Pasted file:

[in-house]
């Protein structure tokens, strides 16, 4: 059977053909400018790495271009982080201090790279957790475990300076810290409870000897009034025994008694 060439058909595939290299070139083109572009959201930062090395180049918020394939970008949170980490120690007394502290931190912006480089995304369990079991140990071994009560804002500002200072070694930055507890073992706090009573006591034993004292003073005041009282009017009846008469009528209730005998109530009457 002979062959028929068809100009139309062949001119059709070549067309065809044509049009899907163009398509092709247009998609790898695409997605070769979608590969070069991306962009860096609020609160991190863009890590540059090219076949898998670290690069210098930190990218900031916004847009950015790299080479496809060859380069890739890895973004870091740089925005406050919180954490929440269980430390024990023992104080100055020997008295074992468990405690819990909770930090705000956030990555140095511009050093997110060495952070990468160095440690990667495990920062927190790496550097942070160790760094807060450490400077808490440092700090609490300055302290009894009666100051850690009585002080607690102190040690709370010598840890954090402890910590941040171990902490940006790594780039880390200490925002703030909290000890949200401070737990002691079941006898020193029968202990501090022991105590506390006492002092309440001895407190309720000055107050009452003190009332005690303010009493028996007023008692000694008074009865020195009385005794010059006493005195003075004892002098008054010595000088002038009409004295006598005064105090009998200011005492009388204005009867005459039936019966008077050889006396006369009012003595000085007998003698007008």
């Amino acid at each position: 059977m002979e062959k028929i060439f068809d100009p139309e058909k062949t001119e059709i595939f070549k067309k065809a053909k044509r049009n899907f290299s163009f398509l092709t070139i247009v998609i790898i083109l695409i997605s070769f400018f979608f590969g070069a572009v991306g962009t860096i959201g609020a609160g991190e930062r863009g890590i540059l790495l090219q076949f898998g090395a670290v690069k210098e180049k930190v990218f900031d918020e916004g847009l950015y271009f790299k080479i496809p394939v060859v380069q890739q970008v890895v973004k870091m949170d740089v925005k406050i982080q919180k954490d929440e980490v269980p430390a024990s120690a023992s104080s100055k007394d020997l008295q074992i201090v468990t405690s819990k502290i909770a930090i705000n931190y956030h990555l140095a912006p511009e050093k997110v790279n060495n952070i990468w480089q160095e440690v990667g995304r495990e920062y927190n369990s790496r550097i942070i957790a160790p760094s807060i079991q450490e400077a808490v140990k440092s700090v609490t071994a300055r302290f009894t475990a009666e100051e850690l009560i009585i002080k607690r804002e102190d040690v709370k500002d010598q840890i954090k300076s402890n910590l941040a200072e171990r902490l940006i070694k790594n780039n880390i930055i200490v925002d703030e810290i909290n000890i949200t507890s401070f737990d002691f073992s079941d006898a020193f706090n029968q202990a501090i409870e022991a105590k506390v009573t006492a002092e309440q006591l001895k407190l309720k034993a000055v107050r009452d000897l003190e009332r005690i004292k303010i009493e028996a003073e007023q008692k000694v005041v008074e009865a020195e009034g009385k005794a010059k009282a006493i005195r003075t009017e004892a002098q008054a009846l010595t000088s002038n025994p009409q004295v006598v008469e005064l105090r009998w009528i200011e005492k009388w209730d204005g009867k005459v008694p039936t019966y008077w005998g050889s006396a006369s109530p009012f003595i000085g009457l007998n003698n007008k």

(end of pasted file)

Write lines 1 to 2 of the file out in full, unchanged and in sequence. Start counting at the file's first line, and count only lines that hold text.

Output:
[in-house]
């Protein structure tokens, strides 16, 4: 059977053909400018790495271009982080201090790279957790475990300076810290409870000897009034025994008694 060439058909595939290299070139083109572009959201930062090395180049918020394939970008949170980490120690007394502290931190912006480089995304369990079991140990071994009560804002500002200072070694930055507890073992706090009573006591034993004292003073005041009282009017009846008469009528209730005998109530009457 002979062959028929068809100009139309062949001119059709070549067309065809044509049009899907163009398509092709247009998609790898695409997605070769979608590969070069991306962009860096609020609160991190863009890590540059090219076949898998670290690069210098930190990218900031916004847009950015790299080479496809060859380069890739890895973004870091740089925005406050919180954490929440269980430390024990023992104080100055020997008295074992468990405690819990909770930090705000956030990555140095511009050093997110060495952070990468160095440690990667495990920062927190790496550097942070160790760094807060450490400077808490440092700090609490300055302290009894009666100051850690009585002080607690102190040690709370010598840890954090402890910590941040171990902490940006790594780039880390200490925002703030909290000890949200401070737990002691079941006898020193029968202990501090022991105590506390006492002092309440001895407190309720000055107050009452003190009332005690303010009493028996007023008692000694008074009865020195009385005794010059006493005195003075004892002098008054010595000088002038009409004295006598005064105090009998200011005492009388204005009867005459039936019966008077050889006396006369009012003595000085007998003698007008």